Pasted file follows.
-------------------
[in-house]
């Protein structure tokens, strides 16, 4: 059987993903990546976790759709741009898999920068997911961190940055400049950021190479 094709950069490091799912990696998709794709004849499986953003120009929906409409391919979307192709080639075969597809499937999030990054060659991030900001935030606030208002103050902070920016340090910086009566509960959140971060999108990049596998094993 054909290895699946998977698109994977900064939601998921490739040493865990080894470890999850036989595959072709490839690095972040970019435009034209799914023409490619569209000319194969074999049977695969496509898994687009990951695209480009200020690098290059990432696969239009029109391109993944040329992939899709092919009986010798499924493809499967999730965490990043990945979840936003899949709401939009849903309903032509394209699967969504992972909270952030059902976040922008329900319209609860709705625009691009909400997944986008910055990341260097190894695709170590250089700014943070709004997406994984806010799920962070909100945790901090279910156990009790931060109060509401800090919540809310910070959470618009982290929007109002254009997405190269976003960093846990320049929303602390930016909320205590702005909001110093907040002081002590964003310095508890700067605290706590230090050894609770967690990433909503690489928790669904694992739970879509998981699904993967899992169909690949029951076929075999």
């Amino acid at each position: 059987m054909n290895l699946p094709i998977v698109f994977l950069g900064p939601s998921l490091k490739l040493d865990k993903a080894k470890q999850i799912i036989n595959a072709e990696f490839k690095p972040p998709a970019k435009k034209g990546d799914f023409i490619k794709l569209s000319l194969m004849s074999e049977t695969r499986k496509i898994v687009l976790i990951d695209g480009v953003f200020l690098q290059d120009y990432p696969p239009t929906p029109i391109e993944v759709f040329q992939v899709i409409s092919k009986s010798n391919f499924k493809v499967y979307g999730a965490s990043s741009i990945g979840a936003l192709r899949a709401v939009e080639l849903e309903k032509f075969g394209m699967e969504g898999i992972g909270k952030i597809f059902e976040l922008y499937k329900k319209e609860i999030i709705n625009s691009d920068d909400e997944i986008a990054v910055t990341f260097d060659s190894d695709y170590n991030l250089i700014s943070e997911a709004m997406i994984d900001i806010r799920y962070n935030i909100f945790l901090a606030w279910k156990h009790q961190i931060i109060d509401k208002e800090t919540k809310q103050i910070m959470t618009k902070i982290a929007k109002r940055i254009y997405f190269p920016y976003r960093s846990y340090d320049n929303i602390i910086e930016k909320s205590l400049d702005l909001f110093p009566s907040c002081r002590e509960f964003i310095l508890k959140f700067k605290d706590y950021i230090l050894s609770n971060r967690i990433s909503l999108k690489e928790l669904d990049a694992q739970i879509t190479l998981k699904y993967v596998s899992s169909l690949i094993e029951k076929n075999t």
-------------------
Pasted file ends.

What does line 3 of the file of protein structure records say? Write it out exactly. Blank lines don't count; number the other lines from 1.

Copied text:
């Amino acid at each position: 059987m054909n290895l699946p094709i998977v698109f994977l950069g900064p939601s998921l490091k490739l040493d865990k993903a080894k470890q999850i799912i036989n595959a072709e990696f490839k690095p972040p998709a970019k435009k034209g990546d799914f023409i490619k794709l569209s000319l194969m004849s074999e049977t695969r499986k496509i898994v687009l976790i990951d695209g480009v953003f200020l690098q290059d120009y990432p696969p239009t929906p029109i391109e993944v759709f040329q992939v899709i409409s092919k009986s010798n391919f499924k493809v499967y979307g999730a965490s990043s741009i990945g979840a936003l192709r899949a709401v939009e080639l849903e309903k032509f075969g394209m699967e969504g898999i992972g909270k952030i597809f059902e976040l922008y499937k329900k319209e609860i999030i709705n625009s691009d920068d909400e997944i986008a990054v910055t990341f260097d060659s190894d695709y170590n991030l250089i700014s943070e997911a709004m997406i994984d900001i806010r799920y962070n935030i909100f945790l901090a606030w279910k156990h009790q961190i931060i109060d509401k208002e800090t919540k809310q103050i910070m959470t618009k902070i982290a929007k109002r940055i254009y997405f190269p920016y976003r960093s846990y340090d320049n929303i602390i910086e930016k909320s205590l400049d702005l909001f110093p009566s907040c002081r002590e509960f964003i310095l508890k959140f700067k605290d706590y950021i230090l050894s609770n971060r967690i990433s909503l999108k690489e928790l669904d990049a694992q739970i879509t190479l998981k699904y993967v596998s899992s169909l690949i094993e029951k076929n075999t």